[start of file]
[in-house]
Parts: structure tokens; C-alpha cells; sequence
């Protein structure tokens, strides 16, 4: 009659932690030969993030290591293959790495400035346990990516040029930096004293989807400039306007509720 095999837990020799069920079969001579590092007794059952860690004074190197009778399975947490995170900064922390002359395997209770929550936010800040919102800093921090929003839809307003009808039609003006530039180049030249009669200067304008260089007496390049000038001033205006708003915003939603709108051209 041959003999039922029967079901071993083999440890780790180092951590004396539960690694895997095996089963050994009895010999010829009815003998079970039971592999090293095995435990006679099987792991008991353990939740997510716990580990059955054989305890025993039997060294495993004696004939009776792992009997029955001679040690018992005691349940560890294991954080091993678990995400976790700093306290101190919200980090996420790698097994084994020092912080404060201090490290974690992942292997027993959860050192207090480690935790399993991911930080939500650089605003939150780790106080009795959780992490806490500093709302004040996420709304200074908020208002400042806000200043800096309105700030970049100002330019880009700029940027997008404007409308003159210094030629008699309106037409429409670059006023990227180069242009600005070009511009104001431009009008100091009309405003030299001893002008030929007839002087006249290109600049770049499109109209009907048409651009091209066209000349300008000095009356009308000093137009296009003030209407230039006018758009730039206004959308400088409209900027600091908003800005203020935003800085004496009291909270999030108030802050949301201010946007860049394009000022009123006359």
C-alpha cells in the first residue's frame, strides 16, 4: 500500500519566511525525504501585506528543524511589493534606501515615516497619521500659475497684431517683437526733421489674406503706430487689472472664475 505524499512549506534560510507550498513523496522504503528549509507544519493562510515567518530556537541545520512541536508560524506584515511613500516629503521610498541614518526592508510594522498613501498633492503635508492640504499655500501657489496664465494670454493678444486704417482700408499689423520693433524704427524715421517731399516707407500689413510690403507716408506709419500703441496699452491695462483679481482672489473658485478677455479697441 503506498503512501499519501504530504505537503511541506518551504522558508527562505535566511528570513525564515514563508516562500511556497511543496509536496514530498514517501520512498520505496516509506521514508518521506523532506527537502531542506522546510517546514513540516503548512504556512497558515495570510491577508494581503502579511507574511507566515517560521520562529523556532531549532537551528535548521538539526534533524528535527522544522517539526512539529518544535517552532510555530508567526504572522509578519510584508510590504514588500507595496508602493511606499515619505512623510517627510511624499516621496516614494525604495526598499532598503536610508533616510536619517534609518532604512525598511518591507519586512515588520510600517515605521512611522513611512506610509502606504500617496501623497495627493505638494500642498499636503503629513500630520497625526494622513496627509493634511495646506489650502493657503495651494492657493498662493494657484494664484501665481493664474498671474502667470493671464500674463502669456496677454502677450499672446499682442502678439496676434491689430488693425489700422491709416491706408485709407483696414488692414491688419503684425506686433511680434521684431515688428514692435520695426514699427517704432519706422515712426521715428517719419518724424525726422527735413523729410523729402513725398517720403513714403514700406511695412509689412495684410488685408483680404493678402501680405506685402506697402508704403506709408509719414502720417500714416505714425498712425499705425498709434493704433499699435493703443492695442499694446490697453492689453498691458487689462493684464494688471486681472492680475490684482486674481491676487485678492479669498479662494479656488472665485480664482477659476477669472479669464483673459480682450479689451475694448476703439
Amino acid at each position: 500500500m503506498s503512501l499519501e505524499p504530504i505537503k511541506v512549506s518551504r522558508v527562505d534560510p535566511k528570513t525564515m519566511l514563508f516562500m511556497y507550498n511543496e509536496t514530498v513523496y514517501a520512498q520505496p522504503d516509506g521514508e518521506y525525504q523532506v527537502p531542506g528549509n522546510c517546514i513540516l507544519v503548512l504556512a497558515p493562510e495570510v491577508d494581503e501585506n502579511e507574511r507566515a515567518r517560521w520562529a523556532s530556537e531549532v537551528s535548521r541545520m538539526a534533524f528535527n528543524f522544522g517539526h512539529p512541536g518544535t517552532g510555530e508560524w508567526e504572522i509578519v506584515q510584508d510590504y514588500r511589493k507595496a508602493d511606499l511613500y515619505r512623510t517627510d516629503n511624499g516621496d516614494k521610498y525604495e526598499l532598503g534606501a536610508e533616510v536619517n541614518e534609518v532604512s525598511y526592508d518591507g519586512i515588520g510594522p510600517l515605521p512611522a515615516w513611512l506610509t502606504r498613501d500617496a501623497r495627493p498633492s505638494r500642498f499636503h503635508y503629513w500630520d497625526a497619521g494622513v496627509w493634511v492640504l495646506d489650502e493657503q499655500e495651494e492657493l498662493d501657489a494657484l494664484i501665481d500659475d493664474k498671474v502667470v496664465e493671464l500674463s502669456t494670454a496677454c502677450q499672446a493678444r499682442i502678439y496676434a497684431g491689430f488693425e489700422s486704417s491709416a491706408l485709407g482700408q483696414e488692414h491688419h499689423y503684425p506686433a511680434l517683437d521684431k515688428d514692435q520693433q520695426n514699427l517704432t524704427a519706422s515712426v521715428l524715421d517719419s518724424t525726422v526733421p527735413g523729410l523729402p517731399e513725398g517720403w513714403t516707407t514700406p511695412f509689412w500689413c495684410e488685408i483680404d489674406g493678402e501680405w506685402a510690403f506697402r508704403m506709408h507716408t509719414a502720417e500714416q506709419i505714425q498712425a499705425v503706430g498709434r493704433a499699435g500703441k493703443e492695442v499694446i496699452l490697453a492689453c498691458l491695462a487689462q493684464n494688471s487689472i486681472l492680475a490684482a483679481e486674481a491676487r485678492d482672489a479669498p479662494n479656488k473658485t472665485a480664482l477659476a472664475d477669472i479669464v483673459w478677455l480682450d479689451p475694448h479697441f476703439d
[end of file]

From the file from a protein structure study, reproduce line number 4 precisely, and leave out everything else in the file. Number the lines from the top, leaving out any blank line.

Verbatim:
C-alpha cells in the first residue's frame, strides 16, 4: 500500500519566511525525504501585506528543524511589493534606501515615516497619521500659475497684431517683437526733421489674406503706430487689472472664475 505524499512549506534560510507550498513523496522504503528549509507544519493562510515567518530556537541545520512541536508560524506584515511613500516629503521610498541614518526592508510594522498613501498633492503635508492640504499655500501657489496664465494670454493678444486704417482700408499689423520693433524704427524715421517731399516707407500689413510690403507716408506709419500703441496699452491695462483679481482672489473658485478677455479697441 503506498503512501499519501504530504505537503511541506518551504522558508527562505535566511528570513525564515514563508516562500511556497511543496509536496514530498514517501520512498520505496516509506521514508518521506523532506527537502531542506522546510517546514513540516503548512504556512497558515495570510491577508494581503502579511507574511507566515517560521520562529523556532531549532537551528535548521538539526534533524528535527522544522517539526512539529518544535517552532510555530508567526504572522509578519510584508510590504514588500507595496508602493511606499515619505512623510517627510511624499516621496516614494525604495526598499532598503536610508533616510536619517534609518532604512525598511518591507519586512515588520510600517515605521512611522513611512506610509502606504500617496501623497495627493505638494500642498499636503503629513500630520497625526494622513496627509493634511495646506489650502493657503495651494492657493498662493494657484494664484501665481493664474498671474502667470493671464500674463502669456496677454502677450499672446499682442502678439496676434491689430488693425489700422491709416491706408485709407483696414488692414491688419503684425506686433511680434521684431515688428514692435520695426514699427517704432519706422515712426521715428517719419518724424525726422527735413523729410523729402513725398517720403513714403514700406511695412509689412495684410488685408483680404493678402501680405506685402506697402508704403506709408509719414502720417500714416505714425498712425499705425498709434493704433499699435493703443492695442499694446490697453492689453498691458487689462493684464494688471486681472492680475490684482486674481491676487485678492479669498479662494479656488472665485480664482477659476477669472479669464483673459480682450479689451475694448476703439